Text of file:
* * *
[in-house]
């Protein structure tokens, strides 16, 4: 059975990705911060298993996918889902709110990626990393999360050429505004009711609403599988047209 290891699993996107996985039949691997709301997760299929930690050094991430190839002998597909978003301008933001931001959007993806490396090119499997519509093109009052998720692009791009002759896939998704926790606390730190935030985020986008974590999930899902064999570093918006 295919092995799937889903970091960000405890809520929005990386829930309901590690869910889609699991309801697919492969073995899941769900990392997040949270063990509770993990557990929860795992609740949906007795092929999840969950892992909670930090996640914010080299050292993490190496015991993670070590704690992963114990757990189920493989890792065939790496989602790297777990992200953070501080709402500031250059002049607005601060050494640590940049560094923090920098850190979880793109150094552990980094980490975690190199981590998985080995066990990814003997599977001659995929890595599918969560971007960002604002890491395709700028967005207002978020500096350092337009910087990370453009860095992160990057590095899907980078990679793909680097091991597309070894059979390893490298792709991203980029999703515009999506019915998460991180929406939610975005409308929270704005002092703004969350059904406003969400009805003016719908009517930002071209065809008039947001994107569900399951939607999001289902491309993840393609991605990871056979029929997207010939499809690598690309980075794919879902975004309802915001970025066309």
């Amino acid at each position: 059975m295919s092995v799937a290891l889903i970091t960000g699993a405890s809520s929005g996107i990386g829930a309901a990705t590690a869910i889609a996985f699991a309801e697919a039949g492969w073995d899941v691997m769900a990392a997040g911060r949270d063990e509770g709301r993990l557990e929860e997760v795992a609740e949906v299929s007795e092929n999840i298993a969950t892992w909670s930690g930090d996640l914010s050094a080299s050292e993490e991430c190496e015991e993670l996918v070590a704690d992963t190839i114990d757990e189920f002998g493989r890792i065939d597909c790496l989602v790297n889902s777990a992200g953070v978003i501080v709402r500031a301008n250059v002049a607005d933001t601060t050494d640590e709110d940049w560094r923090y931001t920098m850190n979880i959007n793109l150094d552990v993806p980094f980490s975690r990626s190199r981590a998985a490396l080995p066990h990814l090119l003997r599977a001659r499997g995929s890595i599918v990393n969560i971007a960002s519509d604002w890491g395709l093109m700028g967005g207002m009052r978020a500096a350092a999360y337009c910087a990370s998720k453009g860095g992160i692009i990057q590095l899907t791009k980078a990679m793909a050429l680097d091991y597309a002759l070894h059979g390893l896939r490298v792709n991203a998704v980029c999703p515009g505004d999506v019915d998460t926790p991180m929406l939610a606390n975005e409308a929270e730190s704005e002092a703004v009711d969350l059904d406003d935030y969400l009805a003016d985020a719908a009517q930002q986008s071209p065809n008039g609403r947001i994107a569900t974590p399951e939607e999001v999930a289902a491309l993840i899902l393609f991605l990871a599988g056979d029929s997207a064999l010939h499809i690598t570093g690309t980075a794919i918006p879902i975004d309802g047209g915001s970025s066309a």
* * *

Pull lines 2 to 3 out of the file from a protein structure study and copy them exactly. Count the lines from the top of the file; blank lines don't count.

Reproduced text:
């Protein structure tokens, strides 16, 4: 059975990705911060298993996918889902709110990626990393999360050429505004009711609403599988047209 290891699993996107996985039949691997709301997760299929930690050094991430190839002998597909978003301008933001931001959007993806490396090119499997519509093109009052998720692009791009002759896939998704926790606390730190935030985020986008974590999930899902064999570093918006 295919092995799937889903970091960000405890809520929005990386829930309901590690869910889609699991309801697919492969073995899941769900990392997040949270063990509770993990557990929860795992609740949906007795092929999840969950892992909670930090996640914010080299050292993490190496015991993670070590704690992963114990757990189920493989890792065939790496989602790297777990992200953070501080709402500031250059002049607005601060050494640590940049560094923090920098850190979880793109150094552990980094980490975690190199981590998985080995066990990814003997599977001659995929890595599918969560971007960002604002890491395709700028967005207002978020500096350092337009910087990370453009860095992160990057590095899907980078990679793909680097091991597309070894059979390893490298792709991203980029999703515009999506019915998460991180929406939610975005409308929270704005002092703004969350059904406003969400009805003016719908009517930002071209065809008039947001994107569900399951939607999001289902491309993840393609991605990871056979029929997207010939499809690598690309980075794919879902975004309802915001970025066309």
């Amino acid at each position: 059975m295919s092995v799937a290891l889903i970091t960000g699993a405890s809520s929005g996107i990386g829930a309901a990705t590690a869910i889609a996985f699991a309801e697919a039949g492969w073995d899941v691997m769900a990392a997040g911060r949270d063990e509770g709301r993990l557990e929860e997760v795992a609740e949906v299929s007795e092929n999840i298993a969950t892992w909670s930690g930090d996640l914010s050094a080299s050292e993490e991430c190496e015991e993670l996918v070590a704690d992963t190839i114990d757990e189920f002998g493989r890792i065939d597909c790496l989602v790297n889902s777990a992200g953070v978003i501080v709402r500031a301008n250059v002049a607005d933001t601060t050494d640590e709110d940049w560094r923090y931001t920098m850190n979880i959007n793109l150094d552990v993806p980094f980490s975690r990626s190199r981590a998985a490396l080995p066990h990814l090119l003997r599977a001659r499997g995929s890595i599918v990393n969560i971007a960002s519509d604002w890491g395709l093109m700028g967005g207002m009052r978020a500096a350092a999360y337009c910087a990370s998720k453009g860095g992160i692009i990057q590095l899907t791009k980078a990679m793909a050429l680097d091991y597309a002759l070894h059979g390893l896939r490298v792709n991203a998704v980029c999703p515009g505004d999506v019915d998460t926790p991180m929406l939610a606390n975005e409308a929270e730190s704005e002092a703004v009711d969350l059904d406003d935030y969400l009805a003016d985020a719908a009517q930002q986008s071209p065809n008039g609403r947001i994107a569900t974590p399951e939607e999001v999930a289902a491309l993840i899902l393609f991605l990871a599988g056979d029929s997207a064999l010939h499809i690598t570093g690309t980075a794919i918006p879902i975004d309802g047209g915001s970025s066309a």